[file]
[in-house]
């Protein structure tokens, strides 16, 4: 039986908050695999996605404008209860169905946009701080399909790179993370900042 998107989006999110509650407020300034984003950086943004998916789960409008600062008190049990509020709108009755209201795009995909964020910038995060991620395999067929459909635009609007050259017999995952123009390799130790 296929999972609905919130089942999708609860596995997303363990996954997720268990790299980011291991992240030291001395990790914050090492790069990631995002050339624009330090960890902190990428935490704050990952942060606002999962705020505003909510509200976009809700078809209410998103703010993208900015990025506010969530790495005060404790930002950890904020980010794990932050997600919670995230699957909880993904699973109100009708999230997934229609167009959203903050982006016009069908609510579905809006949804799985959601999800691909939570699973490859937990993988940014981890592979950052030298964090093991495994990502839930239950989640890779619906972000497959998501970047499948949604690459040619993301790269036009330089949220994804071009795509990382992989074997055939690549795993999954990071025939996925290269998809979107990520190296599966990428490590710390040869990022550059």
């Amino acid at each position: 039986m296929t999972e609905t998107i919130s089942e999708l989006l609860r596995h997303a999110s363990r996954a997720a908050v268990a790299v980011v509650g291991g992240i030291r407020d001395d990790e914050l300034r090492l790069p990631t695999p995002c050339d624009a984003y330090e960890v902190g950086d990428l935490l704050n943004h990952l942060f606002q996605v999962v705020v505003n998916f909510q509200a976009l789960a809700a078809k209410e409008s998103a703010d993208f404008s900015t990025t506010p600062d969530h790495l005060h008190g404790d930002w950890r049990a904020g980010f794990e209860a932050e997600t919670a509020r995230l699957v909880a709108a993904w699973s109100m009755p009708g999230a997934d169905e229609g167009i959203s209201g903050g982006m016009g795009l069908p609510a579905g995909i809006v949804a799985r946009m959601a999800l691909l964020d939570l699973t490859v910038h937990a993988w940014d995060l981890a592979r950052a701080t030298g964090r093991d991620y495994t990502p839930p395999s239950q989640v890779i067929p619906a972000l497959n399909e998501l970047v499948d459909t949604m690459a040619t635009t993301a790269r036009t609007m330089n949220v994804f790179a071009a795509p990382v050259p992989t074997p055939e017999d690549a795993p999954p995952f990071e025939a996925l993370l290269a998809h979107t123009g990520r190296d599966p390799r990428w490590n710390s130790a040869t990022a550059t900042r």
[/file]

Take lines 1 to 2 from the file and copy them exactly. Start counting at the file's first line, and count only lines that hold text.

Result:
[in-house]
């Protein structure tokens, strides 16, 4: 039986908050695999996605404008209860169905946009701080399909790179993370900042 998107989006999110509650407020300034984003950086943004998916789960409008600062008190049990509020709108009755209201795009995909964020910038995060991620395999067929459909635009609007050259017999995952123009390799130790 296929999972609905919130089942999708609860596995997303363990996954997720268990790299980011291991992240030291001395990790914050090492790069990631995002050339624009330090960890902190990428935490704050990952942060606002999962705020505003909510509200976009809700078809209410998103703010993208900015990025506010969530790495005060404790930002950890904020980010794990932050997600919670995230699957909880993904699973109100009708999230997934229609167009959203903050982006016009069908609510579905809006949804799985959601999800691909939570699973490859937990993988940014981890592979950052030298964090093991495994990502839930239950989640890779619906972000497959998501970047499948949604690459040619993301790269036009330089949220994804071009795509990382992989074997055939690549795993999954990071025939996925290269998809979107990520190296599966990428490590710390040869990022550059």